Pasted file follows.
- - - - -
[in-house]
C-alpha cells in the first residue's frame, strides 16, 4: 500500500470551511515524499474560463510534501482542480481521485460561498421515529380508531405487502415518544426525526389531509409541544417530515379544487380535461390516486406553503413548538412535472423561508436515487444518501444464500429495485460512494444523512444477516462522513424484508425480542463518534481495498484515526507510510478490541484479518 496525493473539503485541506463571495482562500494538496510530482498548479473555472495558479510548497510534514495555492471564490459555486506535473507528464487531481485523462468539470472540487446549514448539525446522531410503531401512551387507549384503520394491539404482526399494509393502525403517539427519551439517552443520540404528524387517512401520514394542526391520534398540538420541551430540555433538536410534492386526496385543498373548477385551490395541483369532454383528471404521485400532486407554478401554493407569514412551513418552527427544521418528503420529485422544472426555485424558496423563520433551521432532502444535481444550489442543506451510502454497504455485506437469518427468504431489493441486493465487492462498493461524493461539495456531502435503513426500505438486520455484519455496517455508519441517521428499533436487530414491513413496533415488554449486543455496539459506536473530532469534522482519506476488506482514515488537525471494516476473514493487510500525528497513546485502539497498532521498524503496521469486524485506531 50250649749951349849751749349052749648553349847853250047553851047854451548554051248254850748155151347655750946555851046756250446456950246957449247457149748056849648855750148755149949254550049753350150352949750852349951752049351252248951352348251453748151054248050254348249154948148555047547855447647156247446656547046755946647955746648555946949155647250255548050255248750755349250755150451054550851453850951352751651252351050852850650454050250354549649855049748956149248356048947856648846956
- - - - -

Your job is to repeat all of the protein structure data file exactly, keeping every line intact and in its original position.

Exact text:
[in-house]
C-alpha cells in the first residue's frame, strides 16, 4: 500500500470551511515524499474560463510534501482542480481521485460561498421515529380508531405487502415518544426525526389531509409541544417530515379544487380535461390516486406553503413548538412535472423561508436515487444518501444464500429495485460512494444523512444477516462522513424484508425480542463518534481495498484515526507510510478490541484479518 496525493473539503485541506463571495482562500494538496510530482498548479473555472495558479510548497510534514495555492471564490459555486506535473507528464487531481485523462468539470472540487446549514448539525446522531410503531401512551387507549384503520394491539404482526399494509393502525403517539427519551439517552443520540404528524387517512401520514394542526391520534398540538420541551430540555433538536410534492386526496385543498373548477385551490395541483369532454383528471404521485400532486407554478401554493407569514412551513418552527427544521418528503420529485422544472426555485424558496423563520433551521432532502444535481444550489442543506451510502454497504455485506437469518427468504431489493441486493465487492462498493461524493461539495456531502435503513426500505438486520455484519455496517455508519441517521428499533436487530414491513413496533415488554449486543455496539459506536473530532469534522482519506476488506482514515488537525471494516476473514493487510500525528497513546485502539497498532521498524503496521469486524485506531 50250649749951349849751749349052749648553349847853250047553851047854451548554051248254850748155151347655750946555851046756250446456950246957449247457149748056849648855750148755149949254550049753350150352949750852349951752049351252248951352348251453748151054248050254348249154948148555047547855447647156247446656547046755946647955746648555946949155647250255548050255248750755349250755150451054550851453850951352751651252351050852850650454050250354549649855049748956149248356048947856648846956